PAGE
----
[node:bio/kevin-t-bauder body]

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G. N. Barkman's picture

Is there a bit of irony here?  T4G seems to want to exclude Dispensationalists.   Fundamental Baptists seem to want to exclude non-Dispensationalists.  Maybe the most significant issue regarding separation is the Dispensational/Covenant Theology divide?

Dr. Bauder's article serves to buttress my argument that one should not use "bait and switch" tactics with Fundamentalist organizations.  I agree that if an organization promotes itself as Gospel-centered, it should not raise Dispenationalism as a problem.  Dispensationalism is not an enemy of the Gospel.

Likewise, if an organization promotes itself as Fundamental, it should not raise Covenant Theology as a problem.  CT is no enemy of Fundamentalism. 

Fundamentalism is a militant defense of the fundamentals of the faith.  Although Dispensationalism has no doubt been the majority position among Fundamentalists from the beginning of the movement, it has not been the exclusive position.   To treat Covenant Theology as a threat to Fundamentalism is to tighten the circle, and remove by a re-written definition of terms, those who have historically championed the Fundamentalist cause.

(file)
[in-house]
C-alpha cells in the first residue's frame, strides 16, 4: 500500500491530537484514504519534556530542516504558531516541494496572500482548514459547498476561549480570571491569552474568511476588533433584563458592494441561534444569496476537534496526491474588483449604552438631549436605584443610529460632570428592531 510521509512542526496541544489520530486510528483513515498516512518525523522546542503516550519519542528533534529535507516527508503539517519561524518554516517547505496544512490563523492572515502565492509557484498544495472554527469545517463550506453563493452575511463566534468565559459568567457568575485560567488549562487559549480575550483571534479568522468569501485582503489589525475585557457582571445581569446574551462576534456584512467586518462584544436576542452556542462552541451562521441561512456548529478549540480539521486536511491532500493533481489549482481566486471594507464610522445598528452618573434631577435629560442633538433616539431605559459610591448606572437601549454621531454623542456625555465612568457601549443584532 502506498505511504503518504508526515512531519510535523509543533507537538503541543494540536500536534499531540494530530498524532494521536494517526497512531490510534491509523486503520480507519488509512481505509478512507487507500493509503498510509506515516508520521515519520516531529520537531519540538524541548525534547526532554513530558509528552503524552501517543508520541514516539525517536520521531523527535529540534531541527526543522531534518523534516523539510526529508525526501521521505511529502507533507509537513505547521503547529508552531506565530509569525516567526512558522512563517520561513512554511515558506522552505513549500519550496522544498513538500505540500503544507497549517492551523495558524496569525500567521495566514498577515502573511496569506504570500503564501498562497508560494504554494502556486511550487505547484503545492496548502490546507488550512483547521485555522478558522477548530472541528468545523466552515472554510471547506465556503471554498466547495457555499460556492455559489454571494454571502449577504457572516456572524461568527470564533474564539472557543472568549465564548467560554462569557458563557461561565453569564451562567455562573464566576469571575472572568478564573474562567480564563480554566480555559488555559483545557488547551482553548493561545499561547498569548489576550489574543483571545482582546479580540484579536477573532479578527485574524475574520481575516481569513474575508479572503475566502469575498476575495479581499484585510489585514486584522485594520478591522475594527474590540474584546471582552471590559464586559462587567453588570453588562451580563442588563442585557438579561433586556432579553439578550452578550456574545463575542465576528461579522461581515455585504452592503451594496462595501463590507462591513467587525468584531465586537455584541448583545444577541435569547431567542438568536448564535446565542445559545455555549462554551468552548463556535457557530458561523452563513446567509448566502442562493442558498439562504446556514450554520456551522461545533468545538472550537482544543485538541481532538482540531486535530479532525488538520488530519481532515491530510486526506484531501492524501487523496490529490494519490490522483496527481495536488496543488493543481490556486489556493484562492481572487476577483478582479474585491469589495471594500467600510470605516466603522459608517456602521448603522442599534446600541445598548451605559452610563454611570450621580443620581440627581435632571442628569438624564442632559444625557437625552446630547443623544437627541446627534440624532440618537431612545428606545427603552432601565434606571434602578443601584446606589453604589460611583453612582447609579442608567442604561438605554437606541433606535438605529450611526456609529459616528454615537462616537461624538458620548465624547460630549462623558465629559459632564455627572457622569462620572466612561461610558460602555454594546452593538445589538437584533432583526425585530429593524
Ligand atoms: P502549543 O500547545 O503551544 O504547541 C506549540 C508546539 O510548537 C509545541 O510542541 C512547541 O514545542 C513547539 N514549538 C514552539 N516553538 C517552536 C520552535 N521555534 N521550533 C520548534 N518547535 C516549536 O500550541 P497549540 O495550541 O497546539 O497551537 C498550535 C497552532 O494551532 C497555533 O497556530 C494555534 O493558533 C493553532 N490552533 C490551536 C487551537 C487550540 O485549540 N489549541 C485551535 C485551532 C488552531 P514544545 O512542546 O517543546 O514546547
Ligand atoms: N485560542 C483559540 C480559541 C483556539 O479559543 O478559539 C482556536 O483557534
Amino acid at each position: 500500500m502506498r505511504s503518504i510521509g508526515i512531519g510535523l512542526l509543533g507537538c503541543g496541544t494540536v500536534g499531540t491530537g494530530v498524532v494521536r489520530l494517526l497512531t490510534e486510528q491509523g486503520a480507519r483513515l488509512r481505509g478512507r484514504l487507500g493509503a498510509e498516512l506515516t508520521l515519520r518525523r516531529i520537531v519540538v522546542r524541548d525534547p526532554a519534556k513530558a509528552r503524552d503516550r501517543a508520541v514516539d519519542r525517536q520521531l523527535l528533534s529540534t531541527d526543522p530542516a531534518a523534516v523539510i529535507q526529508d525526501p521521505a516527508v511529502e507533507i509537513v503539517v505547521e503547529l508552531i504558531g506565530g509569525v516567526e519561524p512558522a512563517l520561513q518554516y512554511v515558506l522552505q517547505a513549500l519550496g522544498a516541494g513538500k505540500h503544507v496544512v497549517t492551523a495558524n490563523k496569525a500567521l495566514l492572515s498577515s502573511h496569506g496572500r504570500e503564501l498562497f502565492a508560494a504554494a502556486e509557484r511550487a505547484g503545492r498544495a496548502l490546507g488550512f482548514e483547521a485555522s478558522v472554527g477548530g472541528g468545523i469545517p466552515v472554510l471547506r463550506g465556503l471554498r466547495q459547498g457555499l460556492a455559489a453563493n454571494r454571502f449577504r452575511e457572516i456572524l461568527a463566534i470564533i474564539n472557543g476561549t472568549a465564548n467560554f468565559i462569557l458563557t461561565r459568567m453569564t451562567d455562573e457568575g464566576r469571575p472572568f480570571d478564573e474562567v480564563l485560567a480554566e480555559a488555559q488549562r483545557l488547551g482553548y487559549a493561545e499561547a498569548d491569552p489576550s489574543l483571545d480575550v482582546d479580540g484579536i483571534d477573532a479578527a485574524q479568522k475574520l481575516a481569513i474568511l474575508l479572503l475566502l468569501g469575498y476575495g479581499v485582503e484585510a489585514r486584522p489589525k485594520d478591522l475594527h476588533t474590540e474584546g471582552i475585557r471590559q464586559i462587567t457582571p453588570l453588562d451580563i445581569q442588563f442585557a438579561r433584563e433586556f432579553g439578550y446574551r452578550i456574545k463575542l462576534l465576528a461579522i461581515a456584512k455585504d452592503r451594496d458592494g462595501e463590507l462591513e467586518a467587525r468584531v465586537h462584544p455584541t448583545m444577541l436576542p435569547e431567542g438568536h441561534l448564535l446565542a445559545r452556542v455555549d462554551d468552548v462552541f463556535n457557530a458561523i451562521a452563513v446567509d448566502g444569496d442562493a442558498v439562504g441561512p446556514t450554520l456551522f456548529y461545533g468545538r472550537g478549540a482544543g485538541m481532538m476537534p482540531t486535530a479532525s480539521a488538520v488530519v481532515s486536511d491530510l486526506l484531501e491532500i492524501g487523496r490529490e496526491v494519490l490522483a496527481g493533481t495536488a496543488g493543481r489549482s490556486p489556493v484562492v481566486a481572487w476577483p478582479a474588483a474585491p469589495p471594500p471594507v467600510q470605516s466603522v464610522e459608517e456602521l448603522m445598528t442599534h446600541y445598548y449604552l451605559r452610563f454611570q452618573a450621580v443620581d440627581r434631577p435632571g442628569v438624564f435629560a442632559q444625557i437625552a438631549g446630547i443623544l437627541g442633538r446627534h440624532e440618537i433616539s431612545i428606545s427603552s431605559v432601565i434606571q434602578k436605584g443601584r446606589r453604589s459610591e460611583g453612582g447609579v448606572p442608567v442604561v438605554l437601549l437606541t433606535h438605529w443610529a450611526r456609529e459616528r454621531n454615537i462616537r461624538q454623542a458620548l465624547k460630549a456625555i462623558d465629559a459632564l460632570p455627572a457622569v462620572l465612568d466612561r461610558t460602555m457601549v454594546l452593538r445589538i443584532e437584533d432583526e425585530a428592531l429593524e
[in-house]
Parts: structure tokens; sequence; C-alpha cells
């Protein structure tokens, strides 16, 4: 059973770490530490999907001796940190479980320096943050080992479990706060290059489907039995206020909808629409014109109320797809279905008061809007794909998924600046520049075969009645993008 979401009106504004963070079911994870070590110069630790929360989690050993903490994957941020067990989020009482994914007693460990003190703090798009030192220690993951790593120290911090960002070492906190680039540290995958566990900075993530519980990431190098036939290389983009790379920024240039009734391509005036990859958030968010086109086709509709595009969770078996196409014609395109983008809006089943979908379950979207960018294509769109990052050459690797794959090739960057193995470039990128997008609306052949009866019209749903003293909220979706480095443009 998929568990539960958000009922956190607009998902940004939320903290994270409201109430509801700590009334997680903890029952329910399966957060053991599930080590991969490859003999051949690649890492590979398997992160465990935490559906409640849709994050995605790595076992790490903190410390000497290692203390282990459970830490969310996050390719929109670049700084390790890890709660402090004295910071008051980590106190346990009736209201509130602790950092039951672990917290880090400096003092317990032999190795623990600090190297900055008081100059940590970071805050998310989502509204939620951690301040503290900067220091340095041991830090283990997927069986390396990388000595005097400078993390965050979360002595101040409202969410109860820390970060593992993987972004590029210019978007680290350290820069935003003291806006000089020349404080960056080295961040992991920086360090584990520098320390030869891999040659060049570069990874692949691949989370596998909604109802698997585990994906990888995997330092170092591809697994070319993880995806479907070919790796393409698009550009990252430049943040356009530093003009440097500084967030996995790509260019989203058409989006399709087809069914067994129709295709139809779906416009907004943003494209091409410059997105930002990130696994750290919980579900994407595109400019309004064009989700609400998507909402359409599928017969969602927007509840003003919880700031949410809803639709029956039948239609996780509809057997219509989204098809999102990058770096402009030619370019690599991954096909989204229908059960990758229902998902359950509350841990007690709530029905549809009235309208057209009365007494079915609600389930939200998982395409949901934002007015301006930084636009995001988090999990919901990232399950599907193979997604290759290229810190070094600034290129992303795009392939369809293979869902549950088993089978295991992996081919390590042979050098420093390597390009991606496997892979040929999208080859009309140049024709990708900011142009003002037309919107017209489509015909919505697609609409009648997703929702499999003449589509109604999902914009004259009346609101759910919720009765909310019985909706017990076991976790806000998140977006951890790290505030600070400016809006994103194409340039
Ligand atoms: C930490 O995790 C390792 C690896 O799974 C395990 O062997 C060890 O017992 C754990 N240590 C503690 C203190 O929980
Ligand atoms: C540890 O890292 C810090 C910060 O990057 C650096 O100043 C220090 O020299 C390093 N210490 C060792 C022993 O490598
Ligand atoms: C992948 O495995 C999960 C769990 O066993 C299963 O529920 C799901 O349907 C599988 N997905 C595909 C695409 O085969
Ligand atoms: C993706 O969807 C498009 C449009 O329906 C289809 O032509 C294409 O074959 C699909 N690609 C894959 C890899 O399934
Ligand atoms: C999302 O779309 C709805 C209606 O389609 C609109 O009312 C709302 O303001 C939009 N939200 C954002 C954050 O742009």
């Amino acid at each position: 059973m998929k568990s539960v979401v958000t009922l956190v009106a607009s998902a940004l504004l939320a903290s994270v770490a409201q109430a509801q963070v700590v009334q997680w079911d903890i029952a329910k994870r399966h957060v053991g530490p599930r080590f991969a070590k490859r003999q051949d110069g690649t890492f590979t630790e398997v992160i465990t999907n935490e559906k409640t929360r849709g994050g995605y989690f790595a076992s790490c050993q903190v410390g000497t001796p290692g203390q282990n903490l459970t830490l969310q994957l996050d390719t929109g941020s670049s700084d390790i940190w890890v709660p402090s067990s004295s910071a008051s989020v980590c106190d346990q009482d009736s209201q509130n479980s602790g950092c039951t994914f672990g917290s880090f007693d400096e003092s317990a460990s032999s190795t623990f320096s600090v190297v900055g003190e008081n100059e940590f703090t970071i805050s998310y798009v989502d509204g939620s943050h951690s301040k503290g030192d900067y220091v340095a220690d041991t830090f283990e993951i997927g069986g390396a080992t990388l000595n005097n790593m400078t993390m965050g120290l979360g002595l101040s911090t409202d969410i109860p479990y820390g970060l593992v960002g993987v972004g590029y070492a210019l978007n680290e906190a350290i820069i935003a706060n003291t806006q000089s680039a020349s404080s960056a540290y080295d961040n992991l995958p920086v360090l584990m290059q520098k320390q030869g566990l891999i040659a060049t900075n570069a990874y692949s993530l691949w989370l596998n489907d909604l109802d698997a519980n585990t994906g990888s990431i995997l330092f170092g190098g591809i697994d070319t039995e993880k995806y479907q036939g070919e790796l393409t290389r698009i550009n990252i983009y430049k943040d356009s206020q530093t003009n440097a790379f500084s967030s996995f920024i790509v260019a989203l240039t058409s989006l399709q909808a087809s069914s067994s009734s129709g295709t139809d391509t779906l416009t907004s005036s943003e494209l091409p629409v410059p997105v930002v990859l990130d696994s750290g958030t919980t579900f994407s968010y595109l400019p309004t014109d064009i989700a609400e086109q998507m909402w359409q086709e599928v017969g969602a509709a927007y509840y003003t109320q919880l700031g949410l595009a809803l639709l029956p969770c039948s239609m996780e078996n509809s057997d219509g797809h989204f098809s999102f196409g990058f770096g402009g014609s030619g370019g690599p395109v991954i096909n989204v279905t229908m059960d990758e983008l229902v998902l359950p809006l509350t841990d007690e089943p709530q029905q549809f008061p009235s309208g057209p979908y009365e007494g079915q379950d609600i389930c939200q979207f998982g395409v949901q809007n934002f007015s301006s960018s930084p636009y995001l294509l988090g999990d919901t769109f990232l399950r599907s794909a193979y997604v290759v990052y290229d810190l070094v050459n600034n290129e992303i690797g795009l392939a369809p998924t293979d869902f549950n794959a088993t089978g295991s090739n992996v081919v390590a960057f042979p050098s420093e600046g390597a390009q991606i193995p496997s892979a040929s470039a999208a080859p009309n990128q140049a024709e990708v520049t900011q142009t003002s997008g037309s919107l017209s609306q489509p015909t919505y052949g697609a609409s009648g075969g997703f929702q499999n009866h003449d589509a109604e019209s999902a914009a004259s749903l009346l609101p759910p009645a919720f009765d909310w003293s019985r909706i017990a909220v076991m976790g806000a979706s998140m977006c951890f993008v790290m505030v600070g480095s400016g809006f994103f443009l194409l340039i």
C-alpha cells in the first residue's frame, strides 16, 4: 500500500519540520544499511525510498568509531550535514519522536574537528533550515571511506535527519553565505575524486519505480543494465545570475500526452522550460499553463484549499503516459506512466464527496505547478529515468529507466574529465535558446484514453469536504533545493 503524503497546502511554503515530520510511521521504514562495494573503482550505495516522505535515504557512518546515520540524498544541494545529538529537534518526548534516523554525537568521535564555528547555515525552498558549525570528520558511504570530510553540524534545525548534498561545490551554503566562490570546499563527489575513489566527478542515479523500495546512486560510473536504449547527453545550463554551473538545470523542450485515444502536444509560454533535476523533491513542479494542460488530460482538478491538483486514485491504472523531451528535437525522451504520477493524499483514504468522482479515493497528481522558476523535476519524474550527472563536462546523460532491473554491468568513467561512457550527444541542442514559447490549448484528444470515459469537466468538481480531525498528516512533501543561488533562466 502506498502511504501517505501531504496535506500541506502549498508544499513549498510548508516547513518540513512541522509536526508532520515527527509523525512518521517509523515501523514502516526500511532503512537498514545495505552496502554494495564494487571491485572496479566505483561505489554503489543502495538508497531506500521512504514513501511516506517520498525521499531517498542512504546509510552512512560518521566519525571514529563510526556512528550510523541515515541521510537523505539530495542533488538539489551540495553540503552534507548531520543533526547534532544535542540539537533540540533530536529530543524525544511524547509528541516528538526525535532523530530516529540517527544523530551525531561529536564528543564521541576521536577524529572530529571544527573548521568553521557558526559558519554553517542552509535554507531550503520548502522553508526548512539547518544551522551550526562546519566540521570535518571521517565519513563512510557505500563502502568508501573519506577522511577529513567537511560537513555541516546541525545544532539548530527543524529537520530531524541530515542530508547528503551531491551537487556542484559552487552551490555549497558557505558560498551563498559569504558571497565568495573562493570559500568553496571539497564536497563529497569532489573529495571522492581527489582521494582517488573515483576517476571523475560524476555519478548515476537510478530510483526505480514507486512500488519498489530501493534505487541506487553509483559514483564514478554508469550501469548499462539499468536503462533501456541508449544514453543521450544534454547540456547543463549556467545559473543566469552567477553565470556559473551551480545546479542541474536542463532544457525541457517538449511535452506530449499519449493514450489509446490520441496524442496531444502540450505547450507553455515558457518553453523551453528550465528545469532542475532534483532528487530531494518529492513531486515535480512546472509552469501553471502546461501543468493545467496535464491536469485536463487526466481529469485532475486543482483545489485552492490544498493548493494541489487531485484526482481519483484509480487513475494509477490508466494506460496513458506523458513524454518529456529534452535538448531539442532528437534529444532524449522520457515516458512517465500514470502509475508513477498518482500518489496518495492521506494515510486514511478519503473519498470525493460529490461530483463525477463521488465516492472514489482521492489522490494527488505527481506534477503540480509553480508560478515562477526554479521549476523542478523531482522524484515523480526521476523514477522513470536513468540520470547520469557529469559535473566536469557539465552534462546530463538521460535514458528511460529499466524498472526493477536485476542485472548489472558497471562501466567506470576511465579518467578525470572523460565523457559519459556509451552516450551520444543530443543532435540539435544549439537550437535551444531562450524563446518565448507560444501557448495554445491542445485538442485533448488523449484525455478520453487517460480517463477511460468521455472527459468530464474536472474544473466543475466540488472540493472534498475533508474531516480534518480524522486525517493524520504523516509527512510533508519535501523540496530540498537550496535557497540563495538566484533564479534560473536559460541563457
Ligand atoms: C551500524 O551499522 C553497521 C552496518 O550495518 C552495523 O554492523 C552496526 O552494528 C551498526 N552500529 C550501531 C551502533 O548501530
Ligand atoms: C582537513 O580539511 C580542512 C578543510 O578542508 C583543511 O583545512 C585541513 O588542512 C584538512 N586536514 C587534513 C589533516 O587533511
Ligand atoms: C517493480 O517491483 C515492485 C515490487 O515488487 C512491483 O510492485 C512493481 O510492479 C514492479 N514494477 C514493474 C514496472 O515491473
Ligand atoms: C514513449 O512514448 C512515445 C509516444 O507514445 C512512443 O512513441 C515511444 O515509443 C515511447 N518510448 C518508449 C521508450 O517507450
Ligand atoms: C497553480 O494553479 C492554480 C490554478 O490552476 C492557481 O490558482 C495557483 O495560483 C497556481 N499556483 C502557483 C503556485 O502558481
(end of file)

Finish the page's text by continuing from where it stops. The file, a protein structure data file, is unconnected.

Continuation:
G. N. Barkman

Chip Van Emmerik's picture

G. N. Barkman wrote:
To treat Covenant Theology as a threat to Fundamentalism is to tighten the circle, and remove by a re-written definition of terms, those who have historically championed the Fundamentalist cause.
(emphasis added)

I fear that post-modernism has affected Christians much more than they are comfortable admitting. Another example: what passes as Arminianism today is far removed from the historic position and relies entirely on re-definition of terms as well in order to combat Calvinism. This creates an unnecessary divide that was not present historically but is mandated (on both sides) by the new definitions employed.

Why is it that my voice always seems to be loudest when I am saying the dumbest things?

Steve Davis's picture

I have never been to a T4G or TGC conference although one day I'd like to attend. I don't recall having ever "joined" either group and/or wasn't aware of joining opportunities for individuals. TGC's preamble states that it is a "fellowship of evangelical churches." I benefit immensely from what these coalitions do/write and in looking at the TGC web site their council members seem fairly diverse. I'm not sure they would characterize themselves as "gospel-only." And if dispensationalists feel excluded, Dallas Theological Semimary doesn't mind advertising full ride scholarships on the TGC home page.